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How can all the matter in the universe start out as one point?

  1. Mar 4, 2010 #1
    i love these types of questions, however, i am a novice and the answers seem to be more complicated than they should.

    There is no way that all the matter in the universe can be contained in a single point that was held together by four forces. The symmetry of the singularity was distrupted and the four forces became released from one another giving rise to the big bang. Then, there is all this matter and anti-matter colliding with each other to release energy for inflation. But, yet, there was 1 part in one billion more matter than anti-matter. How can that be? What ever happened to symmetry? If there was symmetry in the singularity, why was there more matter than anti-matter? And how in the hell could all the matter in the universe fit in that tiny space? I get upset with these assumptions but no one seems to mind them.
     
  2. jcsd
  3. Mar 5, 2010 #2
    1. It is incorrect to think about the Big Bang as started 'from a single point'. For example, if Universe in infinite now, it was ALWAYS infinite (but more and more dense if we go back to the BB)
    2. 'point that was held together by four forces'. No, no, and no! You imagine a single point in emptry space, and forces preventing it from explosion! this is absolutely incorrect:
    * there was no empty space around
    * all space was filled with very dense *something*
    * as there was no inside and outside so pressure did not 'cause' the explosion
    * even more, pressure creates gravitation, so in fact that pressure *slowed down* the expansion!
    3. Finally, matter/antimatter disbalance. The symmetry (C, P, combined CP and T) are violated. Sakharov suggested a mechanism to create more matter than antimatter suing CP violation, but it is not enough to explain all matter we see
     
  4. Mar 8, 2010 #3
    Have you ever heard of a singularity?
     
  5. Mar 8, 2010 #4
    Flatland could you produce some evidence other than mathmatical to support the existance of singularity ?
     
  6. Mar 8, 2010 #5
    Have you ever heard that you should read a post before making a silly comment?
     
  7. Mar 8, 2010 #6
    There is no way that all the matter in the universe can be contained in a single two-dimensional or three-dimensional point, but it is possible to be contained in four-dimensional point:)
     
  8. Mar 8, 2010 #7
    no way Dude. 4th dimension is time and i don't see how time would support the inclusion of all the matter in the universe.
     
  9. Mar 8, 2010 #8

    bapowell

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    Magnus,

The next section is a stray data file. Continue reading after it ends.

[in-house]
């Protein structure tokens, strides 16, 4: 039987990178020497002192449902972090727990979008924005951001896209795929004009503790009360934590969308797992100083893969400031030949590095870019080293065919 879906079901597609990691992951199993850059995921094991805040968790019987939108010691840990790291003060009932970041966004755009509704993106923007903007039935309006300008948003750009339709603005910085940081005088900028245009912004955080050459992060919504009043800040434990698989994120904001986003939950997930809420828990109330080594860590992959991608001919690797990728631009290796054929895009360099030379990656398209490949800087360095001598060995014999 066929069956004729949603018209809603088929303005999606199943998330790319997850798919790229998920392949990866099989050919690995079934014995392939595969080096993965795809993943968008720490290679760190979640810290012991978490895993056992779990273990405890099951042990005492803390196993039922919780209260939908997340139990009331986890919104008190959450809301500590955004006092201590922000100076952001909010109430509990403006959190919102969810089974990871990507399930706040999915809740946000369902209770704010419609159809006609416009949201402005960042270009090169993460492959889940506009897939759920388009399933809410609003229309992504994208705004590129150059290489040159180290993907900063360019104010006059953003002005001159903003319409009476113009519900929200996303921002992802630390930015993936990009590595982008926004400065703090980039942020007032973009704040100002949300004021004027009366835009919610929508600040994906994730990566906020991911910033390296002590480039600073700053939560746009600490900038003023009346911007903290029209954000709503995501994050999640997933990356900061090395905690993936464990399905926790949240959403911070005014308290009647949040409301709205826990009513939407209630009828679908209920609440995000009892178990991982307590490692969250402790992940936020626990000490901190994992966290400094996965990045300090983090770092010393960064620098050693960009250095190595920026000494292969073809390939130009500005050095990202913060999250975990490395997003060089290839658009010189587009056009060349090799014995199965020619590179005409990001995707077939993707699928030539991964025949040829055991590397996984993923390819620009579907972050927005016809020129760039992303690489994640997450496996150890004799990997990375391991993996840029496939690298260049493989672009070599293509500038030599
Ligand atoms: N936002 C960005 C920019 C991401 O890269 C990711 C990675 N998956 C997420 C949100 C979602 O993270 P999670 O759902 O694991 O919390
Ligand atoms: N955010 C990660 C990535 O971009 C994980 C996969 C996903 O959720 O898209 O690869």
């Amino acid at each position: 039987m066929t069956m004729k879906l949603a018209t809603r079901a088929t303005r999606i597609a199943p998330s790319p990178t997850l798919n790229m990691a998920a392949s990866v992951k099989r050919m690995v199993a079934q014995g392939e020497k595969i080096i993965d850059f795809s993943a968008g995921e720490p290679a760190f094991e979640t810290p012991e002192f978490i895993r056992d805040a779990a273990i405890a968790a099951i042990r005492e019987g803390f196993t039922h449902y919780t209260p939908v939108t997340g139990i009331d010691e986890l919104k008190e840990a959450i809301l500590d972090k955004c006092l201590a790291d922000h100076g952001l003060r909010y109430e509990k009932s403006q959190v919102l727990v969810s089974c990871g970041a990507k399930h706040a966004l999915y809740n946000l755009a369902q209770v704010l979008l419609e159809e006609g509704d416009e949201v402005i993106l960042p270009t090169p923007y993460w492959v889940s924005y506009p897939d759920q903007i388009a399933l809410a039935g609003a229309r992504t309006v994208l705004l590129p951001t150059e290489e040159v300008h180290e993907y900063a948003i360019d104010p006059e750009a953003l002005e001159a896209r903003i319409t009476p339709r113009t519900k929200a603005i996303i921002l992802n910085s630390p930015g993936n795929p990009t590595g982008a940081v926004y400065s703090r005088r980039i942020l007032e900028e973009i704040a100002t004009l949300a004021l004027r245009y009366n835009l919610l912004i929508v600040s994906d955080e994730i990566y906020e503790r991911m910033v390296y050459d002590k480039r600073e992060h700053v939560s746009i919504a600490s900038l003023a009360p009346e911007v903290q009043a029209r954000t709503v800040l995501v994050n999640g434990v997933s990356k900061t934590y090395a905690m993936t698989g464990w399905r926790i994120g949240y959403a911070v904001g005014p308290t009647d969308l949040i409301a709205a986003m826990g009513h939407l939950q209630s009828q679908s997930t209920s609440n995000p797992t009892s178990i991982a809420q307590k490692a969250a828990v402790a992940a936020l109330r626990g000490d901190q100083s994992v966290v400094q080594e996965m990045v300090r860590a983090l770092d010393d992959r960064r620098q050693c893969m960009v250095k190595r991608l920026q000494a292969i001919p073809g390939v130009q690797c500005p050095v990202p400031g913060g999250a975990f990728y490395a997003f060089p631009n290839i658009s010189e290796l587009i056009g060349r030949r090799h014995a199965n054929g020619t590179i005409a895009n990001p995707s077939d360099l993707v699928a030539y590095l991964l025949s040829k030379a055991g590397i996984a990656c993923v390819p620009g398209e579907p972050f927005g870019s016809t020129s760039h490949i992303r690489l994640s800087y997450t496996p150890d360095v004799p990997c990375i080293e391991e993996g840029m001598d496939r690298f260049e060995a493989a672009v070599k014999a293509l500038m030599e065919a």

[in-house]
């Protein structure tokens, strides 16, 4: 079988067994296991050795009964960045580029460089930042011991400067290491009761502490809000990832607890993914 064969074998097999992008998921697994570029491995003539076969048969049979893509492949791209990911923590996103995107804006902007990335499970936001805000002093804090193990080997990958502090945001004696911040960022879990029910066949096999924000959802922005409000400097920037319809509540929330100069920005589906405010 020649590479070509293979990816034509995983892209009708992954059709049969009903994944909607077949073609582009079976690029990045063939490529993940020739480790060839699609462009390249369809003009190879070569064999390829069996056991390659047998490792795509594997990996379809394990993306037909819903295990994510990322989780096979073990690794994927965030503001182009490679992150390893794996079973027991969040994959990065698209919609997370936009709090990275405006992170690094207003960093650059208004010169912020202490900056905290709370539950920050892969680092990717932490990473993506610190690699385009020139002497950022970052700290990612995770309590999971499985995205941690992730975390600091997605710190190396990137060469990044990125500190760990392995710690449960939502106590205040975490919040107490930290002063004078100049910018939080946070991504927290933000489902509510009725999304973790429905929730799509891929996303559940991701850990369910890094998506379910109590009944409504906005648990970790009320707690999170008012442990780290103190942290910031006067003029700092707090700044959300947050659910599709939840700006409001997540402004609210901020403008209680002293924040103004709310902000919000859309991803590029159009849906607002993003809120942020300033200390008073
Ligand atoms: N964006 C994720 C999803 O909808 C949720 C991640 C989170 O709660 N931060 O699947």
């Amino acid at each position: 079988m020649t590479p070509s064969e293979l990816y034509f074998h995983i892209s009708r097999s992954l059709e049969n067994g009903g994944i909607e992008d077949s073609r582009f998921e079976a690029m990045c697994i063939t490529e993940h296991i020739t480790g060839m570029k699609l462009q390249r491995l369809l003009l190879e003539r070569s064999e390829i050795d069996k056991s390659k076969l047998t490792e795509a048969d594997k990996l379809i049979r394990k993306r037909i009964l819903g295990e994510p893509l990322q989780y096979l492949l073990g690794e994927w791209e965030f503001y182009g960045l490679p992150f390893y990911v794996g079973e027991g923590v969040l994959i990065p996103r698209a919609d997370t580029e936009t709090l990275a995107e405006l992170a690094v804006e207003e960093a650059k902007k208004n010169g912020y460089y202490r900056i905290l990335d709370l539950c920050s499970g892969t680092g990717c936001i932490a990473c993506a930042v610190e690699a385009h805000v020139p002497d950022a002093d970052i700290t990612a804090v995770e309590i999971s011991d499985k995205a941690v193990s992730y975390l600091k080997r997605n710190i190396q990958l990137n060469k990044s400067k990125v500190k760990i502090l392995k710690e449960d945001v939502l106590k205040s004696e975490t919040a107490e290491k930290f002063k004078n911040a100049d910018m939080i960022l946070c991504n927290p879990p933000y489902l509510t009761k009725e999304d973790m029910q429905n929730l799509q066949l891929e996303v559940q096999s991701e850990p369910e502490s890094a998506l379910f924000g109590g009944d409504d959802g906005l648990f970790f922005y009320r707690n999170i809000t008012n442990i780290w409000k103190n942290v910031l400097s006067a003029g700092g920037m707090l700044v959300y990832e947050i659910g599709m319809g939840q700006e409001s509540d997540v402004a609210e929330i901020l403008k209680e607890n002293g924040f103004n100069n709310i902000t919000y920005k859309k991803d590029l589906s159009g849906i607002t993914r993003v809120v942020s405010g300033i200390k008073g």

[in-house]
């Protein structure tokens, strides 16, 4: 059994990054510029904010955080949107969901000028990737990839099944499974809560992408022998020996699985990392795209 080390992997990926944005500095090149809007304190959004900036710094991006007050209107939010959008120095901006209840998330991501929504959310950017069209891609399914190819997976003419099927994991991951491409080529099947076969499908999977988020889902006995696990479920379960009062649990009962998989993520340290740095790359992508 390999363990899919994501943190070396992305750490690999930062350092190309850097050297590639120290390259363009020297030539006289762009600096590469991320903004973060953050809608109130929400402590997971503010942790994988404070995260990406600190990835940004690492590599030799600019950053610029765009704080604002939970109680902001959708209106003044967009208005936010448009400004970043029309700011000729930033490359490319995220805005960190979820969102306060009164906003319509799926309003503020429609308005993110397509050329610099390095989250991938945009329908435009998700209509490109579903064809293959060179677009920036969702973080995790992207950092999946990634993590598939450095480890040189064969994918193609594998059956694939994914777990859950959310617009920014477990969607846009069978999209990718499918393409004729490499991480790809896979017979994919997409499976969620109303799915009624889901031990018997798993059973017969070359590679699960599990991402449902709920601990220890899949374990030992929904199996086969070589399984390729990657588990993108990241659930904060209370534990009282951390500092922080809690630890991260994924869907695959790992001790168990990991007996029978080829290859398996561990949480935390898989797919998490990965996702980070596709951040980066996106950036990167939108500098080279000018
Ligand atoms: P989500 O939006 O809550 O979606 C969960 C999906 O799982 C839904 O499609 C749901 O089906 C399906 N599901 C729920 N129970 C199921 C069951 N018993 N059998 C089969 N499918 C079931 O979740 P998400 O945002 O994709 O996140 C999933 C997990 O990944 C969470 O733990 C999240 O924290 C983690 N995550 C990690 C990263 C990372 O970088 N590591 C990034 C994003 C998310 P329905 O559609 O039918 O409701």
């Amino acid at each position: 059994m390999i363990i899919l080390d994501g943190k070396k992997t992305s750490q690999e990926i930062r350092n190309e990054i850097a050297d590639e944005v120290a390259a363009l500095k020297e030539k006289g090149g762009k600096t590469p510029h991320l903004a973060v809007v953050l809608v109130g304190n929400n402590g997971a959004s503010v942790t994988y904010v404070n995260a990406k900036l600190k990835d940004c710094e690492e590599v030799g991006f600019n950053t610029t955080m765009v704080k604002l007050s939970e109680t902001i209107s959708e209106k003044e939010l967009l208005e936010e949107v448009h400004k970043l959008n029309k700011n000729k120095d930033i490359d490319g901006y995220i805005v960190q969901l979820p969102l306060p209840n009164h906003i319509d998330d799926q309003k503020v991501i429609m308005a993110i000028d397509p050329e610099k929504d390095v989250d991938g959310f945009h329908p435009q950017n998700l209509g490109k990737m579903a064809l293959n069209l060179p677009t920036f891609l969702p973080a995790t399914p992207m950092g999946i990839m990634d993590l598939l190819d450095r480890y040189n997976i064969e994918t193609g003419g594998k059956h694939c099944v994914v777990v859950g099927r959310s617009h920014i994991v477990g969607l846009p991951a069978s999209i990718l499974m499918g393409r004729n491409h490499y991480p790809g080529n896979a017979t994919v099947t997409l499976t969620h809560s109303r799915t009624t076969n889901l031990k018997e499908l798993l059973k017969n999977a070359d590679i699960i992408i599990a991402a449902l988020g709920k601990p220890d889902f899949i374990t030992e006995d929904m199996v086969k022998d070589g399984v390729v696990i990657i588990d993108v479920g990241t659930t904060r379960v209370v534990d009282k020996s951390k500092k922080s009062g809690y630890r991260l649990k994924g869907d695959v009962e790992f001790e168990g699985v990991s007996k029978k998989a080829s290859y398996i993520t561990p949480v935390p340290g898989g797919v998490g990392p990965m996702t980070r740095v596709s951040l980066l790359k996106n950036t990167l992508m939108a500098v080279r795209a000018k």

If you're looking for someone to give you a satisfactory explanation of how copious amounts of matter could be concentrated into a spatial region of zero size, then you'll be disappointed. Nobody understands how to resolve this (unless they've got the UV completion of gravity and they're holding out on us!) The Big Bang is best thought of as Dmitry suggested -- not being concentrated at a single point but being spread out over an already finite (or possible infinite) region.
     
  10. Mar 8, 2010 #9
    Does that mean that the universe was already spread out as "chaos" with no information, and that the big bang is merely the conversion of no information to information. I dont have a problem with that, but i must confess that i know very little of chaos theory which may explain this very naive post.
     
  11. Mar 8, 2010 #10
    "already", "was", "conversion" - these words require the concept of time
    For example, "conversion" means "was in state A at earlier moment of time, but in different state B after that"
    It is not clear was was in the very early Universe. We even don't know the number of dimensions and how "smooth" were these dimensions (or may be they were some networks like in loop gravity).

    It is possible that close to the BB there are more then 1 time dimension, or zero time dimensions, or concept of time was not applicable at all (for example, there was no difference between different dimensions)
     
  12. Mar 8, 2010 #11

    bapowell

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    Who knows? The standard Big Bang theory does not attempt to deal with such questions. It is a description of the evolution of the universe from some hot dense early state (some time after the Planck time.) How and why this state came to be is currently not known.
     
  13. Mar 8, 2010 #12
    Thank you Dmitry and Bapowell for taking time (i mean, the 4th dimension time :rofl: ) to help me with this question.
     
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